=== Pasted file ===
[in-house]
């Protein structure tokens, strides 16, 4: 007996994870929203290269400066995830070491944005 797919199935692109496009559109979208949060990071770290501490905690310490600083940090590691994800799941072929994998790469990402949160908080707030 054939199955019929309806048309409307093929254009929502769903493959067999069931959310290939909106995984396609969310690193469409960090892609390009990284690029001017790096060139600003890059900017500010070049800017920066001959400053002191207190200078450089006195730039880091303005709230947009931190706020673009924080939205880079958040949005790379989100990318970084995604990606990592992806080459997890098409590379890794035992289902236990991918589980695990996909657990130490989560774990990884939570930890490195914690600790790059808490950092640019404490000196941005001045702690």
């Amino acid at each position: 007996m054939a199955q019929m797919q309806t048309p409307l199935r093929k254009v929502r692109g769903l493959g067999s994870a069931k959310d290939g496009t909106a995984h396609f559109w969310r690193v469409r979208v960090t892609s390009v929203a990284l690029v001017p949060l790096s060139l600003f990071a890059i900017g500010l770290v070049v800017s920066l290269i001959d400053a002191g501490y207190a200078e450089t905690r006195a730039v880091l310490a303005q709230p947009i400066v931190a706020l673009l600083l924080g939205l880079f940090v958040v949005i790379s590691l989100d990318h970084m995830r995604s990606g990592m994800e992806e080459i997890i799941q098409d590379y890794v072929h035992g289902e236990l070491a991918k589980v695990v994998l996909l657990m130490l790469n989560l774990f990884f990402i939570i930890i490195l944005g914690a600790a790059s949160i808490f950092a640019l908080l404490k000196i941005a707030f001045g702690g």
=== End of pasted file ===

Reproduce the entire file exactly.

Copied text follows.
[in-house]
């Protein structure tokens, strides 16, 4: 007996994870929203290269400066995830070491944005 797919199935692109496009559109979208949060990071770290501490905690310490600083940090590691994800799941072929994998790469990402949160908080707030 054939199955019929309806048309409307093929254009929502769903493959067999069931959310290939909106995984396609969310690193469409960090892609390009990284690029001017790096060139600003890059900017500010070049800017920066001959400053002191207190200078450089006195730039880091303005709230947009931190706020673009924080939205880079958040949005790379989100990318970084995604990606990592992806080459997890098409590379890794035992289902236990991918589980695990996909657990130490989560774990990884939570930890490195914690600790790059808490950092640019404490000196941005001045702690």
């Amino acid at each position: 007996m054939a199955q019929m797919q309806t048309p409307l199935r093929k254009v929502r692109g769903l493959g067999s994870a069931k959310d290939g496009t909106a995984h396609f559109w969310r690193v469409r979208v960090t892609s390009v929203a990284l690029v001017p949060l790096s060139l600003f990071a890059i900017g500010l770290v070049v800017s920066l290269i001959d400053a002191g501490y207190a200078e450089t905690r006195a730039v880091l310490a303005q709230p947009i400066v931190a706020l673009l600083l924080g939205l880079f940090v958040v949005i790379s590691l989100d990318h970084m995830r995604s990606g990592m994800e992806e080459i997890i799941q098409d590379y890794v072929h035992g289902e236990l070491a991918k589980v695990v994998l996909l657990m130490l790469n989560l774990f990884f990402i939570i930890i490195l944005g914690a600790a790059s949160i808490f950092a640019l908080l404490k000196i941005a707030f001045g702690g």